The disputed election of 1876 resulted in the presidency of Republican Rutherford B. Hayes, who promised to seek only one term and kept his promise.

Republican James A. Garfield won the 1880 election and was assassinated the following year. His Vice-president, Chester A. Arthur, became president.

Arthur didn't mount a serious bid for re-election because of failing health. (He died in 1886.) The battle to succeed him began a string of three straight elections between the same two major candidates. Grover Cleveland, a Democrat, won in 1884 but lost to Republican Benjamin Harrison in 1888. The election of 1892 went to Cleveland. So technically, neither man won re-election.

The Democratic Party did not renominate Cleveland in 1896. The winner that year was Republican William McKinley, who won re-election in 1900 and was assassinated the following year. Vice-president Theodore Roosevelt ascended to the presidency and won re-election in 1904.

A split in the Republican Party in 1908 resulted in the nomination of not Roosevelt but William Howard Taft, who won the presidency. Renominated in 1912, Taft lost to Democrat Woodrow Wilson, in part because Roosevelt ran as a third-party candidate. (Roosevelt got more electoral votes than Taft did.)

Wilson won re-election in 1916, becoming the first Democratic President to do so. He did not run for re-election in 1920, and the winner that year was Republican Warren G. Harding.

Harding died in office, in 1923, and was succeeded by Calvin Coolidge, who won re-election the following year. Coolidge declined to run again, and the winner in 1928 was Republican Herbert Hoover.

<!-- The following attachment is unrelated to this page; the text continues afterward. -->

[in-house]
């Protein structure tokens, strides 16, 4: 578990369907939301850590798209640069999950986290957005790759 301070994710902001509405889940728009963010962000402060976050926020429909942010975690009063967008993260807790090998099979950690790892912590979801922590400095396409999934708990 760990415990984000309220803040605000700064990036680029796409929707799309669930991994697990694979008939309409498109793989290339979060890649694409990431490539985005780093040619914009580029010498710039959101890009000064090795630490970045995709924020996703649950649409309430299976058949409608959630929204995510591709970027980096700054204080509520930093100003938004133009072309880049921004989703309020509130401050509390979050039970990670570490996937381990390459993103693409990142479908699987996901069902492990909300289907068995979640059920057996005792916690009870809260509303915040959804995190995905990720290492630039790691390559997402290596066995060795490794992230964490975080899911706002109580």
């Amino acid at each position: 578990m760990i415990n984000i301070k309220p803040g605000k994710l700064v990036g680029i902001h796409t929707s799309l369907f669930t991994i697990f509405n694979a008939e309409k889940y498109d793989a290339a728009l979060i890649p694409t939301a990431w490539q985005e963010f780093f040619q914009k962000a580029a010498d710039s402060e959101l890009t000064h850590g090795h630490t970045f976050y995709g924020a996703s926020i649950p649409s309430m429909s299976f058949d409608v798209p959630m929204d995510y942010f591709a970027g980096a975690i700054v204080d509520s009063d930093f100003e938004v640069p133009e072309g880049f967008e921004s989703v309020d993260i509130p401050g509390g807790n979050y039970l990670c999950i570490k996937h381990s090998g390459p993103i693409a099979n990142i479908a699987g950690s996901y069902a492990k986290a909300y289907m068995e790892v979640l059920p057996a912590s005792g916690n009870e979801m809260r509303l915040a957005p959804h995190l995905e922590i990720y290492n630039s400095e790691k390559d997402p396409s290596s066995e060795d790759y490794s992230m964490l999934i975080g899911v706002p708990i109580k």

With the country in the grips of the Great Depression, Hoover did not win re-election in 1932, losing to Franklin D. Roosevelt. The Democrat won re-election three times and died in office early in his fourth term, in 1945. Vice-President Harry Truman became President.

Truman's re-election bid was successful in 1948. He did not run again in 1952. (After Roosevelt's four elections, Americans approved the Twenty-second Amendment, limiting the President to two terms in office. Since Truman was in office when the amendment was approved, it did not apply to him.)

War hero Dwight D. Eisenhower, a Republican, won the election of 1952 and won re-election four years later. He was succeeded by Democrat John F. Kennedy, who won the election of 1960 and was assassinated in 1963.

Kennedy's Vice-president, Lyndon B. Johnson, became President and then won re-election in 1964 but decided not to run in 1968. The winner that year was Republican Richard Nixon, who won re-election in 1972.

Democrat Jimmy Carter was elected President in 1976 but lost his re-election bid to Republican Ronald Reagan, who followed up his 1980 win with a 1984 re-election victory.

Republican George Bush won in 1988 but was not re-elected. The winner in 1992 was Bill Clinton, a Democrat, who was re-elected four years later.

Republican George W. Bush won in 2000 and was re-elected in 2004.

Bush's successor, Barack Obama, won election in 2008 and was re-elected in 2012.